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Title: SU-F-T-59: The Effect of Radiotherapy Dose On Immunoadjuvants

Abstract

Purpose: Combining radiotherapy with immunotherapy is a promising approach to enhance treatment outcomes for cancer patients. This in-vitro study investigated which radiotherapy doses could adversely affect the function of anti-CD40 mAb, which is one of the key immunoadjuvants under investigations for priming such combination therapy. Methods: Human monocyte derived THP-1 cells were treated with 100ng/mL of PMA in chamber slides to differentiate into macrophage. The THP-1 differentiated macrophages were treated with 2uL/ml of the anti-CD40 mAb and incubated at 37°C and 5% CO2 for 24 hours. Anti-CD40 mAb treated cells were then irradiated at different doses of x-rays: (0, 2, 4, 6, 8, and 12) Gy using the Small Animal Radiotherapy Research Platform (SARRP). After radiation, the cells were left at 4°C for 2 hours followed by immunofluorescence assay. A Nikon inverted live-cell imaging system with fluorescence microscope was used to image the cells mounted on a slide fixed with Dapi. For comparison, an ELISA assay was performed with the antibody added to 3mL of PBS in multiple 10mm dishes. The 10mm dishes were irradiated at different x-ray dose: (0, 2, 4, 6, 8. 10, 12, and 15) Gy using the SARRP. Results: The anti-CD40 mAb activating the macrophages startsmore » to lose their viability due to radiation dose between 8Gy to 12Gy as indicated by the immunofluorescence assay. The ELISA assay, also indicated that such high doses could lead to loss of the mAb’s viability. Conclusion: This work suggests that high doses like those employed during Stereotactic Ablative Radiotherapy may affect the viability of immunoadjuvants such as anti-CD 40. This study avails in-vivo experiments combining radiotherapy with anti-cd40 to get synergistic outcomes, including in the treatment of metastatic disease.« less

Authors:
 [1];  [2];  [3];  [4]
  1. Dana Farber Cancer Institute, Boston, MA (United States)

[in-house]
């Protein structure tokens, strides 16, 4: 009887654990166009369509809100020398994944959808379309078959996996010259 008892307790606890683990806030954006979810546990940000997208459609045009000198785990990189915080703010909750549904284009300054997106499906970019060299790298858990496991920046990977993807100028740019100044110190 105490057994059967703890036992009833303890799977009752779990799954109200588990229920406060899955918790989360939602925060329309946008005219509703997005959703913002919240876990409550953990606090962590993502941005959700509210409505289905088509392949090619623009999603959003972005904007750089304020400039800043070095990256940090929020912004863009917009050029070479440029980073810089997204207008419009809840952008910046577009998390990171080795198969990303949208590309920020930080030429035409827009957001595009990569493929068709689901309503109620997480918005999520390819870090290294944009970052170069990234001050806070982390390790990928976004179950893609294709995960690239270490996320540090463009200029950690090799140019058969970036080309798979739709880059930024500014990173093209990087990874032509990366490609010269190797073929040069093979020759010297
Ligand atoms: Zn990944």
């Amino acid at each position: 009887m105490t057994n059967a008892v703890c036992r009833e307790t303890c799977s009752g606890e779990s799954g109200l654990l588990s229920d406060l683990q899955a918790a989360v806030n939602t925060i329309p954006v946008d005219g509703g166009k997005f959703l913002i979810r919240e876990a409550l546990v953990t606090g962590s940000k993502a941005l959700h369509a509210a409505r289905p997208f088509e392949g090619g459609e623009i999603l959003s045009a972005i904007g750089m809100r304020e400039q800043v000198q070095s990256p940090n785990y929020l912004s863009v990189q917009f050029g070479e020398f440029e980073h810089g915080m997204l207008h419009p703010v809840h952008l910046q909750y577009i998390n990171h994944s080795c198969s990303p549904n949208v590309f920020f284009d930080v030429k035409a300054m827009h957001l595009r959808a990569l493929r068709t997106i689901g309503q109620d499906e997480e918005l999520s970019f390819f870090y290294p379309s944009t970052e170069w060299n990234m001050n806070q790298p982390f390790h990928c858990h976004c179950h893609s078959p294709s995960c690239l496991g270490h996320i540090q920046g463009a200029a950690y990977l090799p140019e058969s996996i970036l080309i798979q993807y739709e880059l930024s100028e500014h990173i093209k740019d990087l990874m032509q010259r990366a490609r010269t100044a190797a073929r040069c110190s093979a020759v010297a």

2. Dana-Farber Cancer Institute, Boston, Massachusetts (United States)
  3. University of Massachusetts Lowell, Lowell, MA (United States)
  4. Harvard Medical School, Boston, MA (United States)
Publication Date:
OSTI Identifier:
22642307
Resource Type:
Journal Article
Resource Relation:
Journal Name: Medical Physics; Journal Volume: 43; Journal Issue: 6; Other Information: (c) 2016 American Association of Physicists in Medicine; Country of input: International Atomic Energy Agency (IAEA)
Country of Publication:
United States
Language:
English
Subject:
60 APPLIED LIFE SCIENCES; 61 RADIATION PROTECTION AND DOSIMETRY; ANIMALS; ANTIBODIES; BIOMEDICAL RADIOGRAPHY; CARBON DIOXIDE; ENZYME IMMUNOASSAY; FLUORESCENCE; IMAGES; IMMUNOTHERAPY; IN VITRO; IN VIVO; MACROPHAGES; METASTASES; MONOCYTES; NEOPLASMS; PATIENTS; RADIATION DOSES; RADIOTHERAPY

Citation Formats

Moreau, M, Yasmin-Karim, S, Hao, Y, and Ngwa, W. SU-F-T-59: The Effect of Radiotherapy Dose On Immunoadjuvants. United States: N. p., 2016. Web. doi:10.1118/1.4956194.
Moreau, M, Yasmin-Karim, S, Hao, Y, & Ngwa, W. SU-F-T-59: The Effect of Radiotherapy Dose On Immunoadjuvants. United States. doi:10.1118/1.4956194.
Moreau, M, Yasmin-Karim, S, Hao, Y, and Ngwa, W. 2016. "SU-F-T-59: The Effect of Radiotherapy Dose On Immunoadjuvants". United States. doi:10.1118/1.4956194.
@article{osti_22642307,
title = {SU-F-T-59: The Effect of Radiotherapy Dose On Immunoadjuvants},
author = {Moreau, M and Yasmin-Karim, S and Hao, Y and Ngwa, W},
abstractNote = {Purpose: Combining radiotherapy with immunotherapy is a promising approach to enhance treatment outcomes for cancer patients. This in-vitro study investigated which radiotherapy doses could adversely affect the function of anti-CD40 mAb, which is one of the key immunoadjuvants under investigations for priming such combination therapy. Methods: Human monocyte derived THP-1 cells were treated with 100ng/mL of PMA in chamber slides to differentiate into macrophage. The THP-1 differentiated macrophages were treated with 2uL/ml of the anti-CD40 mAb and incubated at 37°C and 5% CO2 for 24 hours. Anti-CD40 mAb treated cells were then irradiated at different doses of x-rays: (0, 2, 4, 6, 8, and 12) Gy using the Small Animal Radiotherapy Research Platform (SARRP). After radiation, the cells were left at 4°C for 2 hours followed by immunofluorescence assay. A Nikon inverted live-cell imaging system with fluorescence microscope was used to image the cells mounted on a slide fixed with Dapi. For comparison, an ELISA assay was performed with the antibody added to 3mL of PBS in multiple 10mm dishes. The 10mm dishes were irradiated at different x-ray dose: (0, 2, 4, 6, 8. 10, 12, and 15) Gy using the SARRP. Results: The anti-CD40 mAb activating the macrophages starts to lose their viability due to radiation dose between 8Gy to 12Gy as indicated by the immunofluorescence assay. The ELISA assay, also indicated that such high doses could lead to loss of the mAb’s viability. Conclusion: This work suggests that high doses like those employed during Stereotactic Ablative Radiotherapy may affect the viability of immunoadjuvants such as anti-CD 40. This study avails in-vivo experiments combining radiotherapy with anti-cd40 to get synergistic outcomes, including in the treatment of metastatic disease.},